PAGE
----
Statement on the removal of trees on the consented Rise development


"When Planning Committee approved this development the landscaping details were given in detail. This involved a tree report, a method statement on how the trees should be felled, and details on the trees, plants and shrubs to be planted as part of the scheme.

"Permission was granted to remove 13 trees and only those trees have been removed. In return, the developer will plant 25 new trees, a large number of shrubs and herbaceous plants. Seven large species trees will be planted in Llandaff Fields, ensuring any temporary loss of screening when viewed from the park will quickly be filled in by new growth.

"Ten of the 13 trees felled were ‘Category C' trees, which are defined as of ‘low quality and value'. One was close to death and the other was in terminal decline, the thirteenth was a B category Sycamore in Llandaff Fields. The Sycamore had a compression union which, over time, can result in significant weakness and failure at the fork. Removing the tree will benefit an adjoining ‘A' category Lime and ‘B' category Sycamore. The development offers considerable gains in terms of new trees, improved diversity and a more balanced age class structure while retaining the most important trees like the mature limes.

"The developer contracted a private tree surgeon to carry out the works. The Council has asked for confirmation from the tree surgeon that all checks were taken to ensure no birds were nesting in the trees which were felled. All concerns relating to this should be directed to Natural Resources Wales or the Police. 

"Retaining all existing trees regardless of their condition without allowing opportunities for new trees, is not considered the best approach to combatting the predicted impacts of climate change since it will result in an ageing tree population rather than a tree population with a balanced age-class structure. Furthermore it may lead to certain species dominating the flora, such as Sycamore for example, which is not native and is potentially problematic in woodlands where it can shade out other species. Lack of species diversity can result in vulnerability to catastrophic pest and disease outbreaks and reduced biodiversity.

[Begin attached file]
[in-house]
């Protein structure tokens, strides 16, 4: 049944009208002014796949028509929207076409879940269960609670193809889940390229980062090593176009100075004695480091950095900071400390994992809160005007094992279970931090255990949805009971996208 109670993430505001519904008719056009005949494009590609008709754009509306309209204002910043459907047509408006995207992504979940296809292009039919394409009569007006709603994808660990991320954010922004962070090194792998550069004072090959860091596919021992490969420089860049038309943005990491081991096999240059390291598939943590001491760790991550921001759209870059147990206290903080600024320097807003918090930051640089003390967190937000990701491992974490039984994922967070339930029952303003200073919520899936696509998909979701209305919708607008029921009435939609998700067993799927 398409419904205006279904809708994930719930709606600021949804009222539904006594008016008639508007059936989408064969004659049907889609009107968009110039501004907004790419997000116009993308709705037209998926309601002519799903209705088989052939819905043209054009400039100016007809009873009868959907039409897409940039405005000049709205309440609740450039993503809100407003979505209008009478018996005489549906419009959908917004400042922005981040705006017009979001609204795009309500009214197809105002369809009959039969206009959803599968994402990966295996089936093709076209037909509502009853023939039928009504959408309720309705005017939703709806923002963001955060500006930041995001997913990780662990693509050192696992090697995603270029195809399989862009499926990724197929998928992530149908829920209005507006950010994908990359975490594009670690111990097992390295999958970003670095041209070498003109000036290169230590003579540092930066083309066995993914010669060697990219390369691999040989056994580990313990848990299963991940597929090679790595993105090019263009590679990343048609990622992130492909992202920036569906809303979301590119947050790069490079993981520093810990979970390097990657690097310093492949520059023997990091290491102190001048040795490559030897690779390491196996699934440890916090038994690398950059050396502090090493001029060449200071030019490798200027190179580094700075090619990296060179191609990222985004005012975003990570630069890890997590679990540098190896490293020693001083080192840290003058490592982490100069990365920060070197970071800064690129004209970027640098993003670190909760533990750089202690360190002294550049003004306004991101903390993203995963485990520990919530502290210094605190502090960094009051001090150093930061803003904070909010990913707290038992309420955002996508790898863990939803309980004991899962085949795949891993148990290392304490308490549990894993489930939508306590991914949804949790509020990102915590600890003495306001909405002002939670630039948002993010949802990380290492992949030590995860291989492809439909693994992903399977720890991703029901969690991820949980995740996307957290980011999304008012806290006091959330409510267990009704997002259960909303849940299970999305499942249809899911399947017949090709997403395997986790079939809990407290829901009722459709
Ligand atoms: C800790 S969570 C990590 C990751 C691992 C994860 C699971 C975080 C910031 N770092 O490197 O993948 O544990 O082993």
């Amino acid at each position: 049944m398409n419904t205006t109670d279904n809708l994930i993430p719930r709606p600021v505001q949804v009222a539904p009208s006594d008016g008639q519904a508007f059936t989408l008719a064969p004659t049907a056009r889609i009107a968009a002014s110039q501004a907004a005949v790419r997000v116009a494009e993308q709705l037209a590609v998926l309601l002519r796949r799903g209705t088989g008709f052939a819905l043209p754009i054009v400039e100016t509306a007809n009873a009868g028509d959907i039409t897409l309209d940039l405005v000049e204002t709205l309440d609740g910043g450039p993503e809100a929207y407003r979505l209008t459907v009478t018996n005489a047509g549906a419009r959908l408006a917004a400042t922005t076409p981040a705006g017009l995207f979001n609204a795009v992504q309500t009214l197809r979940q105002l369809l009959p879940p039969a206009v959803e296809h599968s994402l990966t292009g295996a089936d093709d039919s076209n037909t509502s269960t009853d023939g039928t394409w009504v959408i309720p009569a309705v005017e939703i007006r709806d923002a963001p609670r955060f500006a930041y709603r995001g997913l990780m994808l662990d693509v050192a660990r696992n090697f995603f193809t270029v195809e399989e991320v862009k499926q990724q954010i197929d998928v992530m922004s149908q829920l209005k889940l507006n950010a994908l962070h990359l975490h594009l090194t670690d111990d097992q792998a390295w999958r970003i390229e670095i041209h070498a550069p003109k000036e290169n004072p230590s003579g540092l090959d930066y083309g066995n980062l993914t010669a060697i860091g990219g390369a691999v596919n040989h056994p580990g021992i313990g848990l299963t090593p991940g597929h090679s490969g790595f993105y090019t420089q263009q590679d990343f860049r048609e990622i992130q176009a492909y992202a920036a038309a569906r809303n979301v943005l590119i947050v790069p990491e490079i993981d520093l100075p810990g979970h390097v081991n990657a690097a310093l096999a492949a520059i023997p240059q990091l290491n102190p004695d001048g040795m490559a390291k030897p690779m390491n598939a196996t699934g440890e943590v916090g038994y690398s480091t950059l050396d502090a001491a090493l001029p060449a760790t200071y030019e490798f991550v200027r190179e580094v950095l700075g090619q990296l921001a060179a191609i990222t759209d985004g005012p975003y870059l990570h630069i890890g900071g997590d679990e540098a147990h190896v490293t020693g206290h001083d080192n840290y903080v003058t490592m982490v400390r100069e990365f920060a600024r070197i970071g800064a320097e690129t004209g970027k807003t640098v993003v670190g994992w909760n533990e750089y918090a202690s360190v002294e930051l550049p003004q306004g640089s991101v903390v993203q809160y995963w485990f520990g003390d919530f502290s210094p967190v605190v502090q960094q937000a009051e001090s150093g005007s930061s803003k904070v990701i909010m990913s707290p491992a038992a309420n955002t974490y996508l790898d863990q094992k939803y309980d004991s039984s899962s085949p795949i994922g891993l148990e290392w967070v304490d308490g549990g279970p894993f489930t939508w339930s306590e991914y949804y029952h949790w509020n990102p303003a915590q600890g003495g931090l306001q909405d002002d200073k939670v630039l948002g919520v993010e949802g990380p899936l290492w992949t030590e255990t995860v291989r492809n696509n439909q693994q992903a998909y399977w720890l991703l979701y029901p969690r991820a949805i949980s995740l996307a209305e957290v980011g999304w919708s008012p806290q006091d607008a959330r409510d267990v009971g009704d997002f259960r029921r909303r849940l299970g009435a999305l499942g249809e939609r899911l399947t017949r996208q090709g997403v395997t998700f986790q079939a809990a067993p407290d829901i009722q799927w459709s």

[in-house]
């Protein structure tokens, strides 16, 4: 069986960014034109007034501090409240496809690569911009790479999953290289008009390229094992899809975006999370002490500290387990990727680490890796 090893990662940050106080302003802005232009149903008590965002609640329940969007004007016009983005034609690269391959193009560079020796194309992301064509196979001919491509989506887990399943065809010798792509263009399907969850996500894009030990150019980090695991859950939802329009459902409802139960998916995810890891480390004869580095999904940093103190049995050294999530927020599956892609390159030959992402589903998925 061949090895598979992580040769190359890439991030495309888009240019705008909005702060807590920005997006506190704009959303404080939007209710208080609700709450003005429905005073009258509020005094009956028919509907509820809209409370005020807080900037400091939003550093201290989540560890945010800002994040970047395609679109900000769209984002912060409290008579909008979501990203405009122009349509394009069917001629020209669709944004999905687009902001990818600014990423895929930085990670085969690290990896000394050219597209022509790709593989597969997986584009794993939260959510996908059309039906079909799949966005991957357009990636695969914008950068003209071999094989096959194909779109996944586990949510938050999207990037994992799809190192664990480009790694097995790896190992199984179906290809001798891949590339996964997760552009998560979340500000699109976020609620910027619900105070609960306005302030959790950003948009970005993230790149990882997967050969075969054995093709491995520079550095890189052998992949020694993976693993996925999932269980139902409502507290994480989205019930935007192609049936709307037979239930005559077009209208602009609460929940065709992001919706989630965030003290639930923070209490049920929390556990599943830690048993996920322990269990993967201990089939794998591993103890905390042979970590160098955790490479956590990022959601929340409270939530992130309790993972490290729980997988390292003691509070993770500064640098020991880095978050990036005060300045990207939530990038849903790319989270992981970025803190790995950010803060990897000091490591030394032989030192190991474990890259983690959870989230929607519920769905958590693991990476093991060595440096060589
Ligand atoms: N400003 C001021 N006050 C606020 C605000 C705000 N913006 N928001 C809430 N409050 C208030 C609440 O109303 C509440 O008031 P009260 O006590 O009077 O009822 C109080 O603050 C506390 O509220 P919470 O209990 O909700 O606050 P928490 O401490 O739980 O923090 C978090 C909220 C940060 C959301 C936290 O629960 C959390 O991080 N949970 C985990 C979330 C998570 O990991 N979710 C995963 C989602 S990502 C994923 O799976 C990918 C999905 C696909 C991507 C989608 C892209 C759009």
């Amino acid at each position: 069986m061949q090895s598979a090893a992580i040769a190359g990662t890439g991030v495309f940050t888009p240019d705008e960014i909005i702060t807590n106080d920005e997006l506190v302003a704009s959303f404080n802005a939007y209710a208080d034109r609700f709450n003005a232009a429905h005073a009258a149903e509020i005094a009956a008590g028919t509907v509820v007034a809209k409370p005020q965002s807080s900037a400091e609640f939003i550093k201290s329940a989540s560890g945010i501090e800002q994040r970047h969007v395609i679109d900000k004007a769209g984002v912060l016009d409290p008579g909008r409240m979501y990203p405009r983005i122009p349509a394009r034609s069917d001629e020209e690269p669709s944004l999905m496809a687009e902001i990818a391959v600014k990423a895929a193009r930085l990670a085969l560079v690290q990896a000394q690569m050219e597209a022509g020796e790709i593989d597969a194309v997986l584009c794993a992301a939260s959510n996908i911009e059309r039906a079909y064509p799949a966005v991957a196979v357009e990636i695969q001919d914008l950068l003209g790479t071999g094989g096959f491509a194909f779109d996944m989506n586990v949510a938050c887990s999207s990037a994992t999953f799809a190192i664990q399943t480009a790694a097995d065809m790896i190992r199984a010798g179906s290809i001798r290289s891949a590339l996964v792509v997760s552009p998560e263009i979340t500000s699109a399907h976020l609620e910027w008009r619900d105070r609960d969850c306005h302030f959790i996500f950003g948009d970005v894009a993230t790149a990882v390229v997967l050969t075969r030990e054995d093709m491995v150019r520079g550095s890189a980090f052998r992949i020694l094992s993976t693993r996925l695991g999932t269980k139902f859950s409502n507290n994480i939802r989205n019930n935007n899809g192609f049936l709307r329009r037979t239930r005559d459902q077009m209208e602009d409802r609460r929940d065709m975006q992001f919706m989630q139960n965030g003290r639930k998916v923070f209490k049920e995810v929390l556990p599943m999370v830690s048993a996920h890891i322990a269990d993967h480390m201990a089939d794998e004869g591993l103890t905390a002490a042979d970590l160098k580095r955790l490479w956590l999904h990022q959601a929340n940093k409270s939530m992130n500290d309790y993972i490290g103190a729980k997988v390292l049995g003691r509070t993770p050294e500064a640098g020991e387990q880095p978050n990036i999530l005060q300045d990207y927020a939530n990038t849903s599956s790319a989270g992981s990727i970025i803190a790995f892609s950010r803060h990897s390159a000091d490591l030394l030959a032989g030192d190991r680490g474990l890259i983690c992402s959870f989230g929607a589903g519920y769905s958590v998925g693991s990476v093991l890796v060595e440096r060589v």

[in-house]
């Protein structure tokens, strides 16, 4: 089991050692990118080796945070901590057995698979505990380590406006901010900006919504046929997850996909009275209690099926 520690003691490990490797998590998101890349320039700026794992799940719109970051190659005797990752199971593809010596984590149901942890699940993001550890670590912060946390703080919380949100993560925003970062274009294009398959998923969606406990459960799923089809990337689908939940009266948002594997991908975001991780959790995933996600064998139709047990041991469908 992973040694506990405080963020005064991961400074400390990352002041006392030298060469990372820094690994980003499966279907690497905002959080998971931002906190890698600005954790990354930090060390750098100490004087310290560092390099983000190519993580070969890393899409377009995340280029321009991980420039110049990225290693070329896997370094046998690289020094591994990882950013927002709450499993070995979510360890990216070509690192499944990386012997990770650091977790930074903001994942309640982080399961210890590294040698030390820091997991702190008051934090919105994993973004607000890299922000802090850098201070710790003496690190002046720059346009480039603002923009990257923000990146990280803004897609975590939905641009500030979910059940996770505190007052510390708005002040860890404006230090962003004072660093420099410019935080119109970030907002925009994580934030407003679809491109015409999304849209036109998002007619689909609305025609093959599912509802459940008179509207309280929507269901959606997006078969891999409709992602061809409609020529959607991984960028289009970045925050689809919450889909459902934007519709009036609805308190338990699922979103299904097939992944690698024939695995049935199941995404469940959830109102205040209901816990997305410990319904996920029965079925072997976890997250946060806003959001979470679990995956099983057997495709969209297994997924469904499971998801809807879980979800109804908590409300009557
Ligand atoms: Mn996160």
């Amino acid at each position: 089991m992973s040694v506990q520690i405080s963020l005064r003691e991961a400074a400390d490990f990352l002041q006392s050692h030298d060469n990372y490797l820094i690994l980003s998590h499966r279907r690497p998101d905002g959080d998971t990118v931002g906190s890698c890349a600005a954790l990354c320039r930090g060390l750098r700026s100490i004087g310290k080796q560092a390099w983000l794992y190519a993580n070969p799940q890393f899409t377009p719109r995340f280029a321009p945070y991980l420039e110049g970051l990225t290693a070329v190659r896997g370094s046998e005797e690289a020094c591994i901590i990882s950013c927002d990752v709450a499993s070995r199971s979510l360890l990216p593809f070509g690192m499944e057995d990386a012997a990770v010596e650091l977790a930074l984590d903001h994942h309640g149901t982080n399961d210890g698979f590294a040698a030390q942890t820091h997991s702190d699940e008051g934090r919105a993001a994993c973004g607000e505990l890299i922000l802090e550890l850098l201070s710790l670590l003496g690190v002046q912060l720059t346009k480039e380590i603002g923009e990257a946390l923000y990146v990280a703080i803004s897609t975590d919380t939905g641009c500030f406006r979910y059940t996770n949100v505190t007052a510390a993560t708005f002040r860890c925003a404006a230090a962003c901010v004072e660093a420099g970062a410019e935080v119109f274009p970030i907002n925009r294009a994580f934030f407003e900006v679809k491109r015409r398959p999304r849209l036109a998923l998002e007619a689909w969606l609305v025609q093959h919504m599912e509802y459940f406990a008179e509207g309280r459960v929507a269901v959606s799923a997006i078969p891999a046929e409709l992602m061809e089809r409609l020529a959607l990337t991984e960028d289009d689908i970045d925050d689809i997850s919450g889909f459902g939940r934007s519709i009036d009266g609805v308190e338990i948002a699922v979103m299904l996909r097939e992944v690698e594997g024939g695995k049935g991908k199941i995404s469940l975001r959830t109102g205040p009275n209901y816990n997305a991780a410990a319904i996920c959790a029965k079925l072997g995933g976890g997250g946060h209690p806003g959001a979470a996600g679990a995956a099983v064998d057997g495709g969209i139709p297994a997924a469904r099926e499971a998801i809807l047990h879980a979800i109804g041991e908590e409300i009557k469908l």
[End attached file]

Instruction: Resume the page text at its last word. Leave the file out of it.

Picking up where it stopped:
"Following the issuing of consent, there has been dialogue between the site contractors and the council regarding the details of implementing the approved tree works. Unfortunately, due to the Covid-19 lockdown, site visits were not possible to clarify matters precisely. This dialogue fell short of the Council formally giving the final approval for the works on Council land and formally updating the supporting information relating to their method statement. Officers are continuing to investigate the precise details relating to the recent removal but it should be stressed that no trees have been removed which shouldn't have been removed."

Ten of the trees felled were ‘Category C' trees which are defined as ‘low quality and value', one was close to dying, and two were ‘Category B' trees. One of these Category B trees was infected by a Phytophthora pathogen and the other was a Sycamore tree.

The new trees that will be planted as part of the development are diverse and include: Alnus x spaethii, Betula maximowicziana, Magnolia grandiflora, Ligustrum japonicum, Tilia cordata ‘Rancho', Prunus ‘Amanogawa; and Acer palmatum (Japanese maple)